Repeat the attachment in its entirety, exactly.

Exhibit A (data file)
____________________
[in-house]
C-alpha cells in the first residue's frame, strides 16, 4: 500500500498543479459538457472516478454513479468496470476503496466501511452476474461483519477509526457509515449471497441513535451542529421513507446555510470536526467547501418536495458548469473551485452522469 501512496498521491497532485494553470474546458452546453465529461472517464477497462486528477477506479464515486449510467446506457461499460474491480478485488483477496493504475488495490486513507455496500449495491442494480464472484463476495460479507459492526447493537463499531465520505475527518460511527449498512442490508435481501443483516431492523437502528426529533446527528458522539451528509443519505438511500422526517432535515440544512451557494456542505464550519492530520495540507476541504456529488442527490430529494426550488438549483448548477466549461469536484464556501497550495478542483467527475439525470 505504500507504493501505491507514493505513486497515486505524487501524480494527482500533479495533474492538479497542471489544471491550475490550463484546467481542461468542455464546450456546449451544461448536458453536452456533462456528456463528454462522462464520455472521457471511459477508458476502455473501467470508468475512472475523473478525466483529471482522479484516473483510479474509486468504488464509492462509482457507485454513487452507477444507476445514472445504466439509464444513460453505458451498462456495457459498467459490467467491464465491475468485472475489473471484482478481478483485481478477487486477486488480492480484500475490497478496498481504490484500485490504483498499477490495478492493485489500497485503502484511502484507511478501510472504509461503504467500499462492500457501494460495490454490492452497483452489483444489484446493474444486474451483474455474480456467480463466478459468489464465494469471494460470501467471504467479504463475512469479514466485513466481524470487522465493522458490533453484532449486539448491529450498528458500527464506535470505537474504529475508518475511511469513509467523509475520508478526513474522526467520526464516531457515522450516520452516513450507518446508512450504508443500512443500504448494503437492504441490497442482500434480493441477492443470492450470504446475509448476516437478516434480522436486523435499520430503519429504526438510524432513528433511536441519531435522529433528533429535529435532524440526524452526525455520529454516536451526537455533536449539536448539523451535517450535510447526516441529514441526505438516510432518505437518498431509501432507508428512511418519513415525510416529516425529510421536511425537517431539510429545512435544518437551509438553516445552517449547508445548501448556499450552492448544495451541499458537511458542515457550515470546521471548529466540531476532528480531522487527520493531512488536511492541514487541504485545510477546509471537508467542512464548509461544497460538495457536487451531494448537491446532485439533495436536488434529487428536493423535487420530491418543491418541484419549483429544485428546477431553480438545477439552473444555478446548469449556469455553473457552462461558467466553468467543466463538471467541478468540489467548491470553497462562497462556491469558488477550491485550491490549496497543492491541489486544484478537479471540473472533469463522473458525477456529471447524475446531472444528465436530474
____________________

[in-house]
C-alpha cells in the first residue's frame, strides 16, 4: 500500500498543479459538457472516478454513479468496470476503496466501511452476474461483519477509526457509515449471497441513535451542529421513507446555510470536526467547501418536495458548469473551485452522469 501512496498521491497532485494553470474546458452546453465529461472517464477497462486528477477506479464515486449510467446506457461499460474491480478485488483477496493504475488495490486513507455496500449495491442494480464472484463476495460479507459492526447493537463499531465520505475527518460511527449498512442490508435481501443483516431492523437502528426529533446527528458522539451528509443519505438511500422526517432535515440544512451557494456542505464550519492530520495540507476541504456529488442527490430529494426550488438549483448548477466549461469536484464556501497550495478542483467527475439525470 505504500507504493501505491507514493505513486497515486505524487501524480494527482500533479495533474492538479497542471489544471491550475490550463484546467481542461468542455464546450456546449451544461448536458453536452456533462456528456463528454462522462464520455472521457471511459477508458476502455473501467470508468475512472475523473478525466483529471482522479484516473483510479474509486468504488464509492462509482457507485454513487452507477444507476445514472445504466439509464444513460453505458451498462456495457459498467459490467467491464465491475468485472475489473471484482478481478483485481478477487486477486488480492480484500475490497478496498481504490484500485490504483498499477490495478492493485489500497485503502484511502484507511478501510472504509461503504467500499462492500457501494460495490454490492452497483452489483444489484446493474444486474451483474455474480456467480463466478459468489464465494469471494460470501467471504467479504463475512469479514466485513466481524470487522465493522458490533453484532449486539448491529450498528458500527464506535470505537474504529475508518475511511469513509467523509475520508478526513474522526467520526464516531457515522450516520452516513450507518446508512450504508443500512443500504448494503437492504441490497442482500434480493441477492443470492450470504446475509448476516437478516434480522436486523435499520430503519429504526438510524432513528433511536441519531435522529433528533429535529435532524440526524452526525455520529454516536451526537455533536449539536448539523451535517450535510447526516441529514441526505438516510432518505437518498431509501432507508428512511418519513415525510416529516425529510421536511425537517431539510429545512435544518437551509438553516445552517449547508445548501448556499450552492448544495451541499458537511458542515457550515470546521471548529466540531476532528480531522487527520493531512488536511492541514487541504485545510477546509471537508467542512464548509461544497460538495457536487451531494448537491446532485439533495436536488434529487428536493423535487420530491418543491418541484419549483429544485428546477431553480438545477439552473444555478446548469449556469455553473457552462461558467466553468467543466463538471467541478468540489467548491470553497462562497462556491469558488477550491485550491490549496497543492491541489486544484478537479471540473472533469463522473458525477456529471447524475446531472444528465436530474